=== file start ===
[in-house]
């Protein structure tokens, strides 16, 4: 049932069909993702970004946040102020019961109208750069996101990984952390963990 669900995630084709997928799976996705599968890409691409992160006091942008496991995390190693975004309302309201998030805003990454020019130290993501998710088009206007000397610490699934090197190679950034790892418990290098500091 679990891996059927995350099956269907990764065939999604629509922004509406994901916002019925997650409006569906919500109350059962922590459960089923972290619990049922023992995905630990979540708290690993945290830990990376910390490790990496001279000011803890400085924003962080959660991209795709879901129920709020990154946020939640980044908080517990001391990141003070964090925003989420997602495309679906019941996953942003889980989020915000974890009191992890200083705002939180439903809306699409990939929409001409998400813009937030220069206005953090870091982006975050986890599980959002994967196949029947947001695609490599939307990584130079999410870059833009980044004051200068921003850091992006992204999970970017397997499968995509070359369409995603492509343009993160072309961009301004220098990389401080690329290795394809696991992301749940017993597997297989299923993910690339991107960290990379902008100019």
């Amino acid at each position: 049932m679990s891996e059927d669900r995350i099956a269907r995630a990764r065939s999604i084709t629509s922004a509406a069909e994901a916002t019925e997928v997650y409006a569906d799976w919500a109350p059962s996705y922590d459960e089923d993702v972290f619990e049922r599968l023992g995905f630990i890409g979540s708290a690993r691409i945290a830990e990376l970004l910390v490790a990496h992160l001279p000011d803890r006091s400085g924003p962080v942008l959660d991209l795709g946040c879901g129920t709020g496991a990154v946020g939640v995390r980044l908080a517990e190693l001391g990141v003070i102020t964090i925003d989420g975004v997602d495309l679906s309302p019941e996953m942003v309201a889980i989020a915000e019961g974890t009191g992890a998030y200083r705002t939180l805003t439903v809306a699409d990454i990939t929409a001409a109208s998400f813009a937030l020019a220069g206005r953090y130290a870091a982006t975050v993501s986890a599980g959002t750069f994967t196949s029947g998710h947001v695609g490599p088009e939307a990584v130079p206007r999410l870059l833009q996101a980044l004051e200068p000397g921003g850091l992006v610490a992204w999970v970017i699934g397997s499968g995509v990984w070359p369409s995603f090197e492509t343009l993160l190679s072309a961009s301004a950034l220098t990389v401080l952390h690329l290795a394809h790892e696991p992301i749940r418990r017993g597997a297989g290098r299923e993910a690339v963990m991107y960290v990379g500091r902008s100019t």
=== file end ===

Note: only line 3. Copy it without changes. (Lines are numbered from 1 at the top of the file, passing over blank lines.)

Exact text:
């Amino acid at each position: 049932m679990s891996e059927d669900r995350i099956a269907r995630a990764r065939s999604i084709t629509s922004a509406a069909e994901a916002t019925e997928v997650y409006a569906d799976w919500a109350p059962s996705y922590d459960e089923d993702v972290f619990e049922r599968l023992g995905f630990i890409g979540s708290a690993r691409i945290a830990e990376l970004l910390v490790a990496h992160l001279p000011d803890r006091s400085g924003p962080v942008l959660d991209l795709g946040c879901g129920t709020g496991a990154v946020g939640v995390r980044l908080a517990e190693l001391g990141v003070i102020t964090i925003d989420g975004v997602d495309l679906s309302p019941e996953m942003v309201a889980i989020a915000e019961g974890t009191g992890a998030y200083r705002t939180l805003t439903v809306a699409d990454i990939t929409a001409a109208s998400f813009a937030l020019a220069g206005r953090y130290a870091a982006t975050v993501s986890a599980g959002t750069f994967t196949s029947g998710h947001v695609g490599p088009e939307a990584v130079p206007r999410l870059l833009q996101a980044l004051e200068p000397g921003g850091l992006v610490a992204w999970v970017i699934g397997s499968g995509v990984w070359p369409s995603f090197e492509t343009l993160l190679s072309a961009s301004a950034l220098t990389v401080l952390h690329l290795a394809h790892e696991p992301i749940r418990r017993g597997a297989g290098r299923e993910a690339v963990m991107y960290v990379g500091r902008s100019t």